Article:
In accordance with an aspect of the present invention a toy vehicle game is provided which includes a drive track having a slotless track surface and a pair of laterally spaced upstanding sidewalls spaced from one another to define at least two vehicle lanes permitting toy vehicles to move along the track surface in two generally parallel paths of travel. At least one toy vehicle is provided for use on the track and includes a reversible electric motor and means responsive to the direction of rotation of the drive motor to cause the vehicle to move along the track in guiding engagement with one or the other of the sidewalls depending upon the polarity of current supplied to the motor. Player operable control means enable the player to selectively vary the polarity of current supplied to the motor to cause the toy vehicle to change lanes.

The track includes a track section having an interrupted sidewall portion defining at least one elongated opening therein through which a toy vehicle may pass when moving along the adjacent lane in engagement with the track's sidewall. This construction requires the player to operate his control means to cause the vehicle to change lanes in order to remain on the track and avoid passing through the opening and off of the track. The provision of the interrupted track section creates an increased degree of difficulty in operating the game as the players must rely on quickness and dexterity to control their toy vehicles to remain at optimum speed while avoiding falling from the track.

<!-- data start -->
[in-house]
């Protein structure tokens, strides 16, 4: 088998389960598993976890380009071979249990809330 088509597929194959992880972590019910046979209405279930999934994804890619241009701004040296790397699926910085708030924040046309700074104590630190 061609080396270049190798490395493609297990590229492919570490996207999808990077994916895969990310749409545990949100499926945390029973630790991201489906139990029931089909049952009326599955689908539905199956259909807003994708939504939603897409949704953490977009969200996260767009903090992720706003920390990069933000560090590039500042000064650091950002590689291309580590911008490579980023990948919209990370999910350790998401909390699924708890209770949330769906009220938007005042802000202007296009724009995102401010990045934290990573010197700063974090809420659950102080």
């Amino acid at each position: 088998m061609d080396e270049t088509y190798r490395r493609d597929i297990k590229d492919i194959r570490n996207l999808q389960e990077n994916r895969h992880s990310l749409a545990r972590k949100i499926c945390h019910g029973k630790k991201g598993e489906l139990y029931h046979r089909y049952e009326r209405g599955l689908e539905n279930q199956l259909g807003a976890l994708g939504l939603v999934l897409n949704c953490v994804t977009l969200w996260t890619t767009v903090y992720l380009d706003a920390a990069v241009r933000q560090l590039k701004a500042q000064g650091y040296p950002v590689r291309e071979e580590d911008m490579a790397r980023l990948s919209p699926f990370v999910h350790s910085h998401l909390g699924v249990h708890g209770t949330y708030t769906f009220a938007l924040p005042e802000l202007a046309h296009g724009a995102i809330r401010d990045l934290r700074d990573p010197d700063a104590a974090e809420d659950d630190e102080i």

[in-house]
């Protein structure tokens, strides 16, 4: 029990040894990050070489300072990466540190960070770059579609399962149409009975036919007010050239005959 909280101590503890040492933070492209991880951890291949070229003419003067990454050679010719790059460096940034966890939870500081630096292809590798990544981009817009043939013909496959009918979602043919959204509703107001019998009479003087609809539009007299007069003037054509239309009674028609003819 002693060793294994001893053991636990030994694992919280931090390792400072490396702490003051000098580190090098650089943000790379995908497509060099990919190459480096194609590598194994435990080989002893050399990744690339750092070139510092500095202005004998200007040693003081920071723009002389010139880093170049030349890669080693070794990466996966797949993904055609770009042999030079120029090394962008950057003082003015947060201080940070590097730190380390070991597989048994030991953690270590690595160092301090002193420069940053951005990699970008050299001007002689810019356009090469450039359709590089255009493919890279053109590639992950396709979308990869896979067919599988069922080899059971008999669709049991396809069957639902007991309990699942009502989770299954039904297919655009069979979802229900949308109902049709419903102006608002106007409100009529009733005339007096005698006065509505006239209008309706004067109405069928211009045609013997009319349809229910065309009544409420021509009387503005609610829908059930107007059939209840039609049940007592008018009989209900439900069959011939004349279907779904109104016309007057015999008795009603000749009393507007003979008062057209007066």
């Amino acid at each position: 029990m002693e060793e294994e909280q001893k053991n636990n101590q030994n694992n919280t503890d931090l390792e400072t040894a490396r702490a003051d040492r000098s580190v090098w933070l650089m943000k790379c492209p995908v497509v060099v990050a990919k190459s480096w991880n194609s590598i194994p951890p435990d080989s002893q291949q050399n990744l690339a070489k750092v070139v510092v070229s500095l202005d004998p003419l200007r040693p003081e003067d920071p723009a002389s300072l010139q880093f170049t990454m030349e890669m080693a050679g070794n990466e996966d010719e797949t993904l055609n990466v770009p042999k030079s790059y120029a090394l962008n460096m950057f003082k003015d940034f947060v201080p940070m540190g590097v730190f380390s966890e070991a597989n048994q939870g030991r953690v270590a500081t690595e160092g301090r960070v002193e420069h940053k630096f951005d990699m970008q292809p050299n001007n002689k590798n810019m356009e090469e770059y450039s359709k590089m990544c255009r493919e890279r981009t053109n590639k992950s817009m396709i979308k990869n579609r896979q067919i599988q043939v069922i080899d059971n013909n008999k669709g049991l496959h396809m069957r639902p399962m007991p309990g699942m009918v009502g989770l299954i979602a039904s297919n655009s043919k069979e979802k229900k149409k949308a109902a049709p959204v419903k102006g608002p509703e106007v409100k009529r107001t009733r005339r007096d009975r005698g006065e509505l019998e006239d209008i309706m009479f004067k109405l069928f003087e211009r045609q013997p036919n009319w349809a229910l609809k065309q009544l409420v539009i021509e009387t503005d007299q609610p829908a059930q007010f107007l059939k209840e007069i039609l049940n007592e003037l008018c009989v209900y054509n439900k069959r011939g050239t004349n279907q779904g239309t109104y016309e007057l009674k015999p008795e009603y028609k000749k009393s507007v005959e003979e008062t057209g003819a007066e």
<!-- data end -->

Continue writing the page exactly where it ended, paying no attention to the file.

The above, and other objects, features and advantages of this invention will be apparent from the following detailed description of an illustrative embodiment thereof, which is to be read in connection with the accompanying drawings, wherein: